I got divorced and my wife received 1/2 of my military pension. she submitted her application to DFAS but had to amend it a couple of times for wording before she was able to receive her payments. Now she wants me to pay her what she missed out on? Is there any law out there that I am responsible for this. I did not do anything to delay her payments? Thanks you.
Criminal Defense Attorney
You need to pay her. Typically it takes DFAS several months to process state court orders. In the meantime, the member is responsible for paying whatever the court awarded. There's no penalty for getting the DFAS paperwork wrong. Your state court order governs the property settlement, including your military retirement pay. The only thing Federal law does is provide a mechanism for divisions of military retirement to be paid directly to a former spouse. Whether DFAS pays or not does not alleviate your responsibility under the state court order. She is entitled to whatever share ordered by the court from and after the effective date of the order. If you don't feel this is fair, you can go back to the state court with jurisdiction to request a modification. However, property division in most states is not modifiable absent proof of fraud or misrepresentation.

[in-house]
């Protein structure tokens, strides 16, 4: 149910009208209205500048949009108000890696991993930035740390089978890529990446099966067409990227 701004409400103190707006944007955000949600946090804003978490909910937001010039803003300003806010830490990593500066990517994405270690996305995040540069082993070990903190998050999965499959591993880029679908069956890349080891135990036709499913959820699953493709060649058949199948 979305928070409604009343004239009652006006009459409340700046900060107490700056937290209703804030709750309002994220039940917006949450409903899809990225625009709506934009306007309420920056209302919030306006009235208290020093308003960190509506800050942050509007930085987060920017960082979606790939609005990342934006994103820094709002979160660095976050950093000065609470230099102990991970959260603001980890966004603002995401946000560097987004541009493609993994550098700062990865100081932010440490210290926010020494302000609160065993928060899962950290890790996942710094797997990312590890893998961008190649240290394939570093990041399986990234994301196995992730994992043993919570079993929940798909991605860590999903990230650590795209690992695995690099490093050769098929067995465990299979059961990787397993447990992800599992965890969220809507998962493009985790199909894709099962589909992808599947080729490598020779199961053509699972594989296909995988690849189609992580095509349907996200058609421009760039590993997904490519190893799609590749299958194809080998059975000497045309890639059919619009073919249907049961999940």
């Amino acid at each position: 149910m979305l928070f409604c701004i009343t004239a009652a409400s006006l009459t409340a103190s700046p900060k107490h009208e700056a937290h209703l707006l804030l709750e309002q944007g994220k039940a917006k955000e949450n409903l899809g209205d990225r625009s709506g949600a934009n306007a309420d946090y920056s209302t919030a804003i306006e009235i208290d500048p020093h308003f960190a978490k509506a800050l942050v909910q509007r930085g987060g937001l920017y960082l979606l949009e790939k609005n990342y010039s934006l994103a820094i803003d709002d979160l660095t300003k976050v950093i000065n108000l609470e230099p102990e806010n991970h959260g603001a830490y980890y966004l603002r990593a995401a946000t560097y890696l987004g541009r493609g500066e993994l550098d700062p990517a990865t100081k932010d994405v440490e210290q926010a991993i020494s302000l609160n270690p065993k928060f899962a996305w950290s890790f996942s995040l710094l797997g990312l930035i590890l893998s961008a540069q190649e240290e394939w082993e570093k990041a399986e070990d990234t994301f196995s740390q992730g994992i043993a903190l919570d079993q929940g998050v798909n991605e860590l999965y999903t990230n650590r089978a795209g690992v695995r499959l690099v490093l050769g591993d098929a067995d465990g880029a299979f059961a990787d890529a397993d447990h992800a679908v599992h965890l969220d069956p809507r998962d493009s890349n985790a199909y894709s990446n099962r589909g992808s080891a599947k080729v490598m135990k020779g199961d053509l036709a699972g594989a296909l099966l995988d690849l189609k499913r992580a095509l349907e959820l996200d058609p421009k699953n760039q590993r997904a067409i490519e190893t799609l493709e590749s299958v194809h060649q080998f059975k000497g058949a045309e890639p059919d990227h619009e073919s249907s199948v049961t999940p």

Law Office of Stephen P. Kelly (508) 983-1479--Criminal Defense, Military Law, Divorce & Family Law, Appeals. DISCLAIMER: Answers to posted questions are for general interest only and do not constitute legal advice. No attorney-client relationship is established by virtue of any answer posted by the attorney.
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Yes. You must comply with the court order without regard for what DFAS does or doesn't do. DFAS and the court are unrelated entities.
NOT LEGAL ADVICE. FOR EDUCATION AND INFORMATION ONLY. Mr. Rafter is licensed to practice in the Commonwealth of Virginia and the US Federal Courts in Virginia. There is no implied or actual attorney-client relationship arising from this education exchange. You should speak with an attorney licensed in your state, to whom you have provided all the facts before you take steps that may impact your legal rights. Mr. Rafter is under no obligation to answer subsequent emails or phone calls related to this matter.
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